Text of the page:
One of the many popular subjects when talking about football (and let’s face it, there’s bugger all else you can do with the beautiful game at the minute) is agreeing or disagreeing on which players are the best or worst in their positions at your club. “Best Sunderland left backs, GO!” That sort of thing. A lot of the opinions are naturally tinted by spectacles in varying hues of pink, as your favourite players will naturally creep up towards the top of any list. Favouritism towards a particular player is generated by a lot of things. You saw the player score a spectacularly memorable goal (eg Jermain Defoe), make a spectacularly memorable save (eg Craig Gordon), or simply put in a Mag-destroying performance (eg Kevin Arnott). Oops, or score a hat-trick against the Mags (Billy Hogg, George Holley, Gary Rowell). It might be because he once bought you a pint, signed an autograph when you were a bairn, went out with your sister, or simply went to the same school as you or liked the same music. Lots of reasons. However, when it comes to judging their effectiveness as a player, you have to rely on statistics. Statistics. Aren’t they wonderful? They can be taken so many ways, but in terms of football, the strikers and the goalies are the ones they’re most easily applied to. Clean sheets at one end, goals at the other, it seems so simple, but the effectiveness of the defence in front of a statistically sound goalie is obviously a huge factor. Unless you’re talking about Lee Camp, in which case the Arsenal Invincibles would have struggled to make him look good. Similarly, the service to the strikers is vital, unless you’re talking about Minton Nunez, in which case Jim Baxter would have looked non-productive, but even with today’s in-depth analysis of each and every move, when does a player actually achieve an “assist”? Is it the last pass that lands on the goalscorer’s head or foot, or is it the defence-splitting pass that sets up the last pass? Opinions again. Therefore, and in the interests of simplicity and this piece actually having a point, let’s look at the effectiveness of our strikers. While we got relegated on Defoe’s watch, imagine how bad it would have been without his goals, but where does he fit in the general scheme of things when it comes to value for money for goals? For the purposes of this exercise, I’m only looking at players we paid a fee for, which is a bit harsh on goalscorers like Gary Rowell (103 in 297 competitive matches), Bobby Gurney (228 in 397) and Jimmy Millar (129 in 260), but I can’t do maths (and thus statistics) without numbers. Using the fee we paid, and the Bank of England’s clever calculator that estimates what a pound in past years would be worth today, I made a spreadsheet (‘cos I’m stuck indoors, and ‘cos who doesn’t love a spreadsheet) which assessed 36 randomly selected Sunderland forwards (randomly as in “ones that sprang to mind”) and on which those randomly selected forwards can be ranked in terms of £ per goal. Unfortunately, the Bank of England’s calculator doesn’t (can’t) take into account that in recent years the mere possession of two legs can ensure a daft transfer fee. Football inflation far outstrips “normal” inflation. Otherwise, it’s simple. Which begs the question “why has nobody done this before?” to which the answer undoubtedly is “they probably have but are too shy to tell anybody; or weren’t stuck inside forever.” Don’t worry, I’m not going to discuss each of the 36 in detail, although with all this self-isolation business, you might well have finished every book in your house and be desperate for something different to read. Probably not, but here goes. I did consider adding (or rather subtracting) any fee we later received, but that would have made things a bit complicated, give it another week of this self-isolation, though, and the spreadsheet might have got a bit more complex- but for the time being, it’s just the fee we paid. Here we go, then. Back in 1911 we paid £1,250 (£148,346 in today’s money) for a promising Cockney lad called Charlie Buchan. Despite WW1 getting in the way, he managed to play 411 games and score 222 goals, either side of serving in the Grenadier Guards and Sherwood Foresters, when he was awarded the Military Medal, before moving to Arsenal. The complexities of that deal actually made us a lot of money, but Charlie’s is still top of our value chart at a mere £668 per goal. Second is Charlie’s effective replacement, Dave Halliday, costing the equivalent of £214,384 in 1925, who managed 165 goals in 175 games, including 43 in 42 games in 1928-29, before we sold him to Arsenal in 1929, where he, again, became Buchan’s replacement. £1,299 per goal. Third place brings us to more modern times, and certain deal by Denis Smith that brought Marco Gabbiadini to Roker for the equivalent of £226,726. One many of us can actually remember, Marco smashed his way to 87 goals at £2,606 each, in his 185 games. Many of those goals were with the assistance of Eric Gates, a £547,918 equivalent buy, who pops up in sixth place at £8,236 per goal. Despite scoring shed loads more, SuperKev is next, in seventh, at £8,463, mainly because he’s the highest placed player who cost over £1 million in today’s money. OK, enough of the countdown. We had an idea that these Lads would be up there, value-wise, but what about the other end of the scale? The ones that we moan about. I haven’t bothered with numpties like Andy Gray (one in 22) or Rod Belfitt (just don’t), and countless others we’ve seen wasting oxygen on Wearside, because they’re simply not worth the space. Anyway, coming in in last place on my arbitrary list is a recent memory, Danny Graham, whose £4,618,627 equivalent transfer preceded a single goal, at a very obvious £4,618, 627, in 42 games and that was off his arse at Goodison in a 2-0 win when Defoe (£181,129 per goal) got the other with his thigh. Despite this return, the crowd never really turned on Danny, just as they never really turned on the man Defoe replaced, Jozy Altidore, who’s three goals cost £1,924,428 each. Also, down at the bottom are Jon Stead, whose effort resulted in an ALS T-shirt proclaiming “I Saw Jon Stead Score A Goal”, with two goals at £2,256,635 each, and Tore Andre Flo with three at £2,185,393 apiece. Just above these in the table is Asamoah Gyan, whose goals cost us £1.5 million each before he decided he’d rather score 100 a season in a meaningless sandpit. In the middle places are a few interesting ones. For instance, fans’ favourite Don Goodman came in 18th at £41,421 a goal, while Ally McCoist, who broke all sorts of scoring records at Rangers (where, to be honest, Danny Graham could have managed £5 a goal) was £171,646 a goal. Roly Gregoire is as high as 14th, as we only paid £31,229, so that’s what his single goal cost. Wayne Entwistle’s goals cost £11,737 each compared to Brian Clough’s £20,257, statistics, eh? Don Kichenbrand’s right up there, just below Marco, at £6,726 because we paid next to nowt for him and he scored 28 times in 54 games. So, there you have it, you can do owt with statistics if you’ve got the time, the inclination, and a spreadsheet. For the record, below is my complete list, and I apologise if I’ve not included anyone you particularly like/dislike/remember. If you’ve got nowt better to do, send me their names, and I’ll see how much their goals cost.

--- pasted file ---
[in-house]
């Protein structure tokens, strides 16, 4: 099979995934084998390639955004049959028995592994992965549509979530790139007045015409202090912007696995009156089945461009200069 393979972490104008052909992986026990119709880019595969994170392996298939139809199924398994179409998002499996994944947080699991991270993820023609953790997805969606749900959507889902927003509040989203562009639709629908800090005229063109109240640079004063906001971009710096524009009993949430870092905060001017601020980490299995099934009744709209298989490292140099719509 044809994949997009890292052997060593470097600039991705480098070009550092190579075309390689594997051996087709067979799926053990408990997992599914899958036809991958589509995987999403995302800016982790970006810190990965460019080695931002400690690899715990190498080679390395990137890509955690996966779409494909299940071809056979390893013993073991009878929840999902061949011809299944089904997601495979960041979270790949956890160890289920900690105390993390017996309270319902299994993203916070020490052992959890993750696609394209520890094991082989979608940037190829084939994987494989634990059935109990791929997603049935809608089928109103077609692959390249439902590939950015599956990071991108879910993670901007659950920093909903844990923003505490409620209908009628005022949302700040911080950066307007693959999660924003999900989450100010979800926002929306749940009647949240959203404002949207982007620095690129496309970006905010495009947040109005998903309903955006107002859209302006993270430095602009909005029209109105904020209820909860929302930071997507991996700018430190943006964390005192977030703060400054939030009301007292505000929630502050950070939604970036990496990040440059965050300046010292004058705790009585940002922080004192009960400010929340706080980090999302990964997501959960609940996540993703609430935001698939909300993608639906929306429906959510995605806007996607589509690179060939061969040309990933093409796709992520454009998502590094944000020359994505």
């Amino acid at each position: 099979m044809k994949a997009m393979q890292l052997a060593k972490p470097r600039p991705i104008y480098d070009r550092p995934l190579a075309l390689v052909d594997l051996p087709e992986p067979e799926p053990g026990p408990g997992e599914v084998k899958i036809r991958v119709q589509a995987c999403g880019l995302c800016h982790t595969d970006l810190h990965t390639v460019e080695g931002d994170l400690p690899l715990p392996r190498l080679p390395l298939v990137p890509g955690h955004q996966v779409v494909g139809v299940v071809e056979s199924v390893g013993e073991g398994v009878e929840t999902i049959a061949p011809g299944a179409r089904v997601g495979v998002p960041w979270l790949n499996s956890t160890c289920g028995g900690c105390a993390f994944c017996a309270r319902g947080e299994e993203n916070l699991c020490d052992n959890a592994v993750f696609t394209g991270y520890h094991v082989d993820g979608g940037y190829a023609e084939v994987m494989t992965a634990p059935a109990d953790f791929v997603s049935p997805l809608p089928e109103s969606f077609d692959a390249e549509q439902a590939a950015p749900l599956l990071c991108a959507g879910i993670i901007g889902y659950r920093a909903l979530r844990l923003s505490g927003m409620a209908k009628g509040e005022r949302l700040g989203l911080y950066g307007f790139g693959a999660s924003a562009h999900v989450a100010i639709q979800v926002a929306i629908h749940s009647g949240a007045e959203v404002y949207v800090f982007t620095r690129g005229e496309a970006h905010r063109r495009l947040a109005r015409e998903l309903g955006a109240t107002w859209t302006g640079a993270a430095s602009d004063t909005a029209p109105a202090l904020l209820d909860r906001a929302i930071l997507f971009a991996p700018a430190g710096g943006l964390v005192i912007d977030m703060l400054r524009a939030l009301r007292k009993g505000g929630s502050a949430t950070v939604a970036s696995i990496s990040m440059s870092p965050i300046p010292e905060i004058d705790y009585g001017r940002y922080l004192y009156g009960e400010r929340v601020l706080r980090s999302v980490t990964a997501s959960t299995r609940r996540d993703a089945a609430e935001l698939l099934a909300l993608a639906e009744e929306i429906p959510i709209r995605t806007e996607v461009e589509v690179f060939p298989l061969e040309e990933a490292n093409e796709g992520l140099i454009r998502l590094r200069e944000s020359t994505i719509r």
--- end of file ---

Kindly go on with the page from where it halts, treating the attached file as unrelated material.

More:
£ Per Goal

1: Charlie Buchan. £668

2: Dave Halliday. £1,299

3: Marco Gabbiadini. £2,606

4: Don Kitchenbrand. £6,726

5: Len Shackleton. £7,345

6: Eric Gates. £8,326

7: Kevin Phillips. £8,463

8: Vic Halom. £10,154

9: Alf Common. £10,617

10: Wayne Entwistle. £11,737

11: Neil Martin. £19,084

12: Brian Clough. £20,257

13: Niall Quinn. £27,410

14: Roly Gregoire. £31,229

15: John Byrne. £32,446

16: Peter Davenport. £38,168

17: Phil Gray. £38,796

18: Don Goodman. £41,421

19: Joe Baker. £41,459

20: Tom Ritchie. £63,197

21: Danny Dichio. £73,873

22: Marcus Stewart. £84,054

23: Frank Worthington. £88,897

24: John Hawley. £92,682

25: Charlie Wyke. £93,242

26: Ally McCoist. £171,646

27: Jermain Defoe. £181,129

28: David Connolly. £224,283

29: Darren Bent. £619,430

30: Will Grigg. £762,500

31: David Healy. £1,344,307

32: Asamoah Gyan. £1,526,755

33: Jozy Altidore. £1,924,428

34: Tore Andre Flo. £2,185,393

35: Jon Stead. £2,256,635

36: Danny Graham. £4,618,627